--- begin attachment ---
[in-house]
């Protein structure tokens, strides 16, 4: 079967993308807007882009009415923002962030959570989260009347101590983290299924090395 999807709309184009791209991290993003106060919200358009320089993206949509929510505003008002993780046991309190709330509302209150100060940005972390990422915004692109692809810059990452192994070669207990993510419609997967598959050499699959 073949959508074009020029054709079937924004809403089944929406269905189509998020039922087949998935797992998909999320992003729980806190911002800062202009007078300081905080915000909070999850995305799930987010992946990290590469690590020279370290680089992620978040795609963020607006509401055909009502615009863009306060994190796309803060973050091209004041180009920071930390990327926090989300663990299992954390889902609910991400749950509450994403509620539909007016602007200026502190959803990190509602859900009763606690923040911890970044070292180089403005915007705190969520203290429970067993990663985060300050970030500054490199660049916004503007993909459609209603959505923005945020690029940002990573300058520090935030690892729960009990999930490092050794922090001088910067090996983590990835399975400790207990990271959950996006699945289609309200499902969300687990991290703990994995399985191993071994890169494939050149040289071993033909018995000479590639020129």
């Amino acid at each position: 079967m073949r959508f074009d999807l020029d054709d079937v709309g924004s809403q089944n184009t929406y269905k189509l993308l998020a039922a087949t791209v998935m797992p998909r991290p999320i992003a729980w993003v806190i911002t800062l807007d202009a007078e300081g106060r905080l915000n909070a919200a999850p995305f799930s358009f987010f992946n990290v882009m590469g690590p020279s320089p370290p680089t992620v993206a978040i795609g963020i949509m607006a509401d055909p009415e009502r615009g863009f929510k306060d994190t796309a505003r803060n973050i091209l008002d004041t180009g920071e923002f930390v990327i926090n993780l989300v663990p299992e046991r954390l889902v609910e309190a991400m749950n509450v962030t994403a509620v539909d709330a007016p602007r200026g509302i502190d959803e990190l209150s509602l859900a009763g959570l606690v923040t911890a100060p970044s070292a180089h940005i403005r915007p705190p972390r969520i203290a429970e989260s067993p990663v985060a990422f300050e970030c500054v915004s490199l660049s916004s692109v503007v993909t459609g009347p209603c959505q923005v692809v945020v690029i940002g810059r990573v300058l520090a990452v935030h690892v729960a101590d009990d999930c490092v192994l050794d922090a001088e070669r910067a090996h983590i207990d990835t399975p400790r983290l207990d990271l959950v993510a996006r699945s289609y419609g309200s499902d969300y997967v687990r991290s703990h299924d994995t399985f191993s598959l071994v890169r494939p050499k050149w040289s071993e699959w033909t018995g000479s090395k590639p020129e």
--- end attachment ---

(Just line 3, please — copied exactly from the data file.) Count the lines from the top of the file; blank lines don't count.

């Amino acid at each position: 079967m073949r959508f074009d999807l020029d054709d079937v709309g924004s809403q089944n184009t929406y269905k189509l993308l998020a039922a087949t791209v998935m797992p998909r991290p999320i992003a729980w993003v806190i911002t800062l807007d202009a007078e300081g106060r905080l915000n909070a919200a999850p995305f799930s358009f987010f992946n990290v882009m590469g690590p020279s320089p370290p680089t992620v993206a978040i795609g963020i949509m607006a509401d055909p009415e009502r615009g863009f929510k306060d994190t796309a505003r803060n973050i091209l008002d004041t180009g920071e923002f930390v990327i926090n993780l989300v663990p299992e046991r954390l889902v609910e309190a991400m749950n509450v962030t994403a509620v539909d709330a007016p602007r200026g509302i502190d959803e990190l209150s509602l859900a009763g959570l606690v923040t911890a100060p970044s070292a180089h940005i403005r915007p705190p972390r969520i203290a429970e989260s067993p990663v985060a990422f300050e970030c500054v915004s490199l660049s916004s692109v503007v993909t459609g009347p209603c959505q923005v692809v945020v690029i940002g810059r990573v300058l520090a990452v935030h690892v729960a101590d009990d999930c490092v192994l050794d922090a001088e070669r910067a090996h983590i207990d990835t399975p400790r983290l207990d990271l959950v993510a996006r699945s289609y419609g309200s499902d969300y997967v687990r991290s703990h299924d994995t399985f191993s598959l071994v890169r494939p050499k050149w040289s071993e699959w033909t018995g000479s090395k590639p020129e």